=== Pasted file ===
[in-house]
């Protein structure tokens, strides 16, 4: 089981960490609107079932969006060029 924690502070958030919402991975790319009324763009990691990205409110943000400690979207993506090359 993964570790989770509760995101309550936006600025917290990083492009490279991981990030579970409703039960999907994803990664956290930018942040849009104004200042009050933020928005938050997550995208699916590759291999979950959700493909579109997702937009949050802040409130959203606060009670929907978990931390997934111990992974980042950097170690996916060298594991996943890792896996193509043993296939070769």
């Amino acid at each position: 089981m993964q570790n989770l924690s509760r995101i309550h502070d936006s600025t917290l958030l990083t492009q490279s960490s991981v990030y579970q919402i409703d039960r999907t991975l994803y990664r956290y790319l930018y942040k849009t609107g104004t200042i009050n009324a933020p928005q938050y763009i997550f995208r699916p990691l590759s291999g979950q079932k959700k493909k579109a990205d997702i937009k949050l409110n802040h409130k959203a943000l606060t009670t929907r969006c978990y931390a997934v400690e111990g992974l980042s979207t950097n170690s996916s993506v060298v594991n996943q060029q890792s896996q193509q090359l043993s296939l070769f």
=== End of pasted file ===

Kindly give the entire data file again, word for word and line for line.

[in-house]
């Protein structure tokens, strides 16, 4: 089981960490609107079932969006060029 924690502070958030919402991975790319009324763009990691990205409110943000400690979207993506090359 993964570790989770509760995101309550936006600025917290990083492009490279991981990030579970409703039960999907994803990664956290930018942040849009104004200042009050933020928005938050997550995208699916590759291999979950959700493909579109997702937009949050802040409130959203606060009670929907978990931390997934111990992974980042950097170690996916060298594991996943890792896996193509043993296939070769």
């Amino acid at each position: 089981m993964q570790n989770l924690s509760r995101i309550h502070d936006s600025t917290l958030l990083t492009q490279s960490s991981v990030y579970q919402i409703d039960r999907t991975l994803y990664r956290y790319l930018y942040k849009t609107g104004t200042i009050n009324a933020p928005q938050y763009i997550f995208r699916p990691l590759s291999g979950q079932k959700k493909k579109a990205d997702i937009k949050l409110n802040h409130k959203a943000l606060t009670t929907r969006c978990y931390a997934v400690e111990g992974l980042s979207t950097n170690s996916s993506v060298v594991n996943q060029q890792s896996q193509q090359l043993s296939l070769f």